Without any doubt, a pudding without a custard is unheard of in the U.K. The two simply cannot exist without each other. Pudding and custard are just so, well, British.
Custard is the perfect partner for British puddings and desserts, and custard sauce–as it also is known–is so easy to make. With this recipe in your arsenal, you'll never need to buy jarred custard or a package mix again.
Place the milk, cream, and 1 teaspoon of the sugar in a heavy-bottomed saucepan. Bring it to a gentle simmer and then turn the heat down to its lowest setting.
In a large heatproof bowl, place the remaining sugar and egg yolks and whip by hand or with an electric mixer until light, creamy, and pale yellow in color.
While whisking constantly, slowly pour the warmed milk and cream into the egg mixture.
Strain the custard sauce through a fine sieve, pour back into the saucepan, and add the vanilla bean seeds.
Over low heat, stir constantly until the custard starts to thicken. It is important you do not try to speed up this process by raising the heat because you run the risk of the sauce curdling, and even worse, burning.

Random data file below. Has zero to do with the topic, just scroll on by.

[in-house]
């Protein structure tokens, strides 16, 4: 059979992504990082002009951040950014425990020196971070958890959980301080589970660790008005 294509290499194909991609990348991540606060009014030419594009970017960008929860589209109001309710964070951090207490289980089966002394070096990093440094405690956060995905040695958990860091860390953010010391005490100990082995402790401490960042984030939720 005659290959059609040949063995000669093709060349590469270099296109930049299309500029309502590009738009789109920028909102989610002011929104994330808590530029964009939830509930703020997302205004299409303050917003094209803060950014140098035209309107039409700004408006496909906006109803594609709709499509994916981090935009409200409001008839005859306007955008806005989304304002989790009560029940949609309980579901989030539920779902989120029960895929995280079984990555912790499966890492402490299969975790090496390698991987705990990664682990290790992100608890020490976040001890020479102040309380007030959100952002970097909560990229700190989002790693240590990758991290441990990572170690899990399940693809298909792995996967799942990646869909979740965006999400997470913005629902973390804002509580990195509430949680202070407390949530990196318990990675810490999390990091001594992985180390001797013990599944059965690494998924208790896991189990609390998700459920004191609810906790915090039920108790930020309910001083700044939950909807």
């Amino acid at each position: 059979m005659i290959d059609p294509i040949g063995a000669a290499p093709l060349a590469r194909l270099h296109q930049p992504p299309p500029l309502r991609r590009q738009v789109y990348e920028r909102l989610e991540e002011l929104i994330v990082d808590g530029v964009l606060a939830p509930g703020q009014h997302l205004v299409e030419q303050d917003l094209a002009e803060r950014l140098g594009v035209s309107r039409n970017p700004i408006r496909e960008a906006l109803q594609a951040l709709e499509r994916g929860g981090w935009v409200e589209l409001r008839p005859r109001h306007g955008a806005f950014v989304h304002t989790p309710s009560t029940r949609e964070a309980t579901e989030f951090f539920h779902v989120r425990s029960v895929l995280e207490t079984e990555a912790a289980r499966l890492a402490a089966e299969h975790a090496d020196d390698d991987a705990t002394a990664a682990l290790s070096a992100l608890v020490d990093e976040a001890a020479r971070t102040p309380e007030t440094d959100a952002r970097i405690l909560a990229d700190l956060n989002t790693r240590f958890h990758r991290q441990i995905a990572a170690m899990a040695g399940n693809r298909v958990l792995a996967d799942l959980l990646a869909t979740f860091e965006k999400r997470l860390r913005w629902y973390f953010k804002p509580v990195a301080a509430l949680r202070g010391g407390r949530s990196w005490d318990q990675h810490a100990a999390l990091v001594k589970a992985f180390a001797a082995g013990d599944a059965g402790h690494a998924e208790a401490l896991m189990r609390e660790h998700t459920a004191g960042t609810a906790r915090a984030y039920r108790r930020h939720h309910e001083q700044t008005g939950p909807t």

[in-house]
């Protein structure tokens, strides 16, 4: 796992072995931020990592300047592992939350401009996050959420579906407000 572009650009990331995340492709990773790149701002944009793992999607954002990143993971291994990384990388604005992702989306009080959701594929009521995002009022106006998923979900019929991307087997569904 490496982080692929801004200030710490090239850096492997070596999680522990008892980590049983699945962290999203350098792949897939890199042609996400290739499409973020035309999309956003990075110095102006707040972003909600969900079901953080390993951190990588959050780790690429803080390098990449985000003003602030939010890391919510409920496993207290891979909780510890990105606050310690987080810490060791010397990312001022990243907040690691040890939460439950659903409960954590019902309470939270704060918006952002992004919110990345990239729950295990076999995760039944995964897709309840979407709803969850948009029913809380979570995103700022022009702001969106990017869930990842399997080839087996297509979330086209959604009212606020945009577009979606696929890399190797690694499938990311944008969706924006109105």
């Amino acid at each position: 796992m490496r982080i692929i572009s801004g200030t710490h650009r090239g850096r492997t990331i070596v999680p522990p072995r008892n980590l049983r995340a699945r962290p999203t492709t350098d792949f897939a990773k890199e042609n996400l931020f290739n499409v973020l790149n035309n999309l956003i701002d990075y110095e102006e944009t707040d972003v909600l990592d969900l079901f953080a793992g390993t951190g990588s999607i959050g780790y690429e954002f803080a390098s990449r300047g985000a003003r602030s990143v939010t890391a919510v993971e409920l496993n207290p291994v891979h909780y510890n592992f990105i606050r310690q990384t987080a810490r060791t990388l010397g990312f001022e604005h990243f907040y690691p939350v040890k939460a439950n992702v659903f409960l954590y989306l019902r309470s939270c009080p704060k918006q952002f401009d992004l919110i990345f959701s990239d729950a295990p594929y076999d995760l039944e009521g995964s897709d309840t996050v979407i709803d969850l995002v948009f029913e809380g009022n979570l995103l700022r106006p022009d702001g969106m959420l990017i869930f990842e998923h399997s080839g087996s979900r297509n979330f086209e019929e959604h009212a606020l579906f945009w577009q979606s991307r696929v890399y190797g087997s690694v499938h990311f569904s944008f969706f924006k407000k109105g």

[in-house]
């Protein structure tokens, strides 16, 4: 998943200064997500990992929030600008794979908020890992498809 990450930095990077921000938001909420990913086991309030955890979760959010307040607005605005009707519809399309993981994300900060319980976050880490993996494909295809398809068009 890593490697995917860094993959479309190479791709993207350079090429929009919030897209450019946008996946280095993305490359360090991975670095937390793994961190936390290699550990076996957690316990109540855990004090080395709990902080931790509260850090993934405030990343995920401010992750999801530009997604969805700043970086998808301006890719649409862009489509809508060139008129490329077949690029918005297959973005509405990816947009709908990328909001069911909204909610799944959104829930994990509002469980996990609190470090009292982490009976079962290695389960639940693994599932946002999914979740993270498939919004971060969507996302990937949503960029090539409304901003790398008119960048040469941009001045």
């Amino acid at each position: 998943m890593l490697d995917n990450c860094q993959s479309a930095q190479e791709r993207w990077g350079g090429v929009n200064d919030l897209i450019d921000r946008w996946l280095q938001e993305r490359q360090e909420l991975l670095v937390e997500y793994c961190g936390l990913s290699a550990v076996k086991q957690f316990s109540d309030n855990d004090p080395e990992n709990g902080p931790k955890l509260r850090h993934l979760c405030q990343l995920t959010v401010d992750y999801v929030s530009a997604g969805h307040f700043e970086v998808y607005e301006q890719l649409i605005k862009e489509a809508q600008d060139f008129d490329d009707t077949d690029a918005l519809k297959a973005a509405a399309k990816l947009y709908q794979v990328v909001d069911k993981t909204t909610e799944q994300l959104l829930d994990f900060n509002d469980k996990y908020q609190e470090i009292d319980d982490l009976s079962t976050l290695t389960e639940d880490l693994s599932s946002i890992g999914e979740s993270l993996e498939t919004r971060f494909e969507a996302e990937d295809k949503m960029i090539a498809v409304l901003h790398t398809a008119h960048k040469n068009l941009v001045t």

Once thickened, remove from the heat and pass through a sieve again. Your sauce is ready.
- Don't confuse custard sauce with pastry cream, also known as crème pâtissière. Pastry cream is much thicker and is used in making classic pastries; it is not a pouring sauce like custard.
- The classic custard comes into play at Christmas when it is teamed with traditional Christmas pudding. There are several sauces served with the pudding, but a brandy custard is always popular.
- Using this recipe, at the very end of cooking and after passing it through the sieve, stir in 6 tablespoons (or to taste) of good-quality brandy. It is not recommended to serve brandy sauce to children.